Leaving it all out there: Brazil’ triathlete Pamella Nasciento pushes it to the limit. *Photo supplied
Leaving it all out there: Brazil’ triathlete Pamella Nasciento pushes it to the limit. *Photo supplied

From time to time I am asked what the key components are for someone to succeed in a particular sport and specifically endurance sport at the highest level. 

There is no clear answer to this question but in my experience working with triathletes there are certain components that can definitely be found in most, if not all, triathletes who make it to the top of the sport.

For the next three weeks I will cover what I consider to be the main components.

The first and most obvious component, and for some of us the most depressing, is genetics.

Without taking anything away from Tyler Butterfield’s hard work and dedication to triathlon, I always point to the fact that his parents, Jim and Debbie, were outstanding endurance athletes.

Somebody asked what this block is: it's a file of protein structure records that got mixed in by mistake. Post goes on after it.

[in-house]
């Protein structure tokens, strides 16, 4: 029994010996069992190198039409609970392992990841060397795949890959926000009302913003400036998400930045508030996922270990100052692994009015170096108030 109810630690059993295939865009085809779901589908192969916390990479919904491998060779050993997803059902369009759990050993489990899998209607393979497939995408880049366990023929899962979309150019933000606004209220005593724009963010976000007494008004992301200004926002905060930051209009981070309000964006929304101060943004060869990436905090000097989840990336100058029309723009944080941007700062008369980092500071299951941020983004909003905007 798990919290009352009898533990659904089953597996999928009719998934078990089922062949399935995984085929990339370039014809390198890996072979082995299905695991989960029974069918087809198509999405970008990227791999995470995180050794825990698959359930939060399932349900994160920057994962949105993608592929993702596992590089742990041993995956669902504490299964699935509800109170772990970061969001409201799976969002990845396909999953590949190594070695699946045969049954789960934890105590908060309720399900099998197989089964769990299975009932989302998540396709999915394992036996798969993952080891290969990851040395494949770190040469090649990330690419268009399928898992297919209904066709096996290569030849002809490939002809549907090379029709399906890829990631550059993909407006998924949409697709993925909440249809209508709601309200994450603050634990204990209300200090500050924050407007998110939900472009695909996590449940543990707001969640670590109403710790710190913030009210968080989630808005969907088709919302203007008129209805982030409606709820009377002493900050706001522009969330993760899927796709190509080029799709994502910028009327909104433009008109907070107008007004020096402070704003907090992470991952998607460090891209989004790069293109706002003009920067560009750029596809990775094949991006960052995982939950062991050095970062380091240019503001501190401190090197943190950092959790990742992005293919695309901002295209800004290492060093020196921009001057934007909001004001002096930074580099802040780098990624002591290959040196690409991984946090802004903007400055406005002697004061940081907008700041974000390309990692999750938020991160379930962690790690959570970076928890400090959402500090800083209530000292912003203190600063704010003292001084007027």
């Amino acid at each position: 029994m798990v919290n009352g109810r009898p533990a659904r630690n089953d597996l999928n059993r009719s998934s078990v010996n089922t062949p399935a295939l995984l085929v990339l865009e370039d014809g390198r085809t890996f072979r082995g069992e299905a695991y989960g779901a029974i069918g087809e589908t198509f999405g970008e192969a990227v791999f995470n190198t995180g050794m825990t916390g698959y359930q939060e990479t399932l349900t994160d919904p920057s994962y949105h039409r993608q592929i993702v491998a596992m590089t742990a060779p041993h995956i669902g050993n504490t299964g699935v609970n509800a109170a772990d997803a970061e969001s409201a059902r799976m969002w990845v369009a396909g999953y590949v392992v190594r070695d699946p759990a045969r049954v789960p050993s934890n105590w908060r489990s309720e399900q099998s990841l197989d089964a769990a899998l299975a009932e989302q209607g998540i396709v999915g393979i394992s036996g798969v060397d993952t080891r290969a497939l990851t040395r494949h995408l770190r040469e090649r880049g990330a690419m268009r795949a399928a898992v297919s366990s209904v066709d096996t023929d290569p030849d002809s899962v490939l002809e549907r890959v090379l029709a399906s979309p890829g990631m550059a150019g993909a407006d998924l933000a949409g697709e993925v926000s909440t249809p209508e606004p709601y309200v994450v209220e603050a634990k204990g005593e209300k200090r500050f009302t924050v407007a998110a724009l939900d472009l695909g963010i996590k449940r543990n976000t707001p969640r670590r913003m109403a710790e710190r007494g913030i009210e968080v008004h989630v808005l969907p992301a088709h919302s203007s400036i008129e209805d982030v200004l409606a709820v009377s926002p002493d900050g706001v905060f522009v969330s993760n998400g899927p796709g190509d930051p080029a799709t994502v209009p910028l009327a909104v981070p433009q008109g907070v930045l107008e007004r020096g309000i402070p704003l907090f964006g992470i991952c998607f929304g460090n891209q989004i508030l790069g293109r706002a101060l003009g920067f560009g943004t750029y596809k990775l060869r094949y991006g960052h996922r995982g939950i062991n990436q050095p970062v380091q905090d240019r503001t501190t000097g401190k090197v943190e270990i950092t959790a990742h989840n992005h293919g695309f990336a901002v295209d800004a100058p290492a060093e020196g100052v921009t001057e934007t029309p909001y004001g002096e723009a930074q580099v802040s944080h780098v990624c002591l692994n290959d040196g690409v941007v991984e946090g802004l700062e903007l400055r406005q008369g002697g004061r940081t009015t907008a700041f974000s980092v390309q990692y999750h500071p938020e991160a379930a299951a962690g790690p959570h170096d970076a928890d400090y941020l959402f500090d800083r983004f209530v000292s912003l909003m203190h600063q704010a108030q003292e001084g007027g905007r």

Is that a major factor as to why Tyler has shown himself to be a better endurance triathlete than short distance triathlete? 

If so, then it is scary to think how good Tyler and Nikki Butterfield’s kids might be should they decide to get involved. Nikki, of course, is a world class triathlete and cyclist.

Then there is mental strength when the body, or more importantly the mind, says ‘no more’.

This component can also be depressing for some of us! 

My experience is that you just can’t teach someone to go through a certain level of suffering or pain, although through experience and coping techniques we can get better at it. 

I recall when Flora Duffy was just eight years old that I was so astonished at the level of effort she could put into the point that I had to remind her that 100 per cent effort in training did not mean collapsing at the end; it’s supposed to be fun, kiddo!

I knew when she was still young that with this component, combined with others, she would win something in triathlon at world level and recall
telling her father the same one lunchtime — even though he was skeptical about such an early prediction. 

Over the next two weeks I will discuss what I consider to be the other important components — dedication, means, organization, consistency, physiology, maintenance — and the most subjective and misunderstood, talent and luck.

What does it actually mean when someone says “yes, she is really talented, isn’t she?”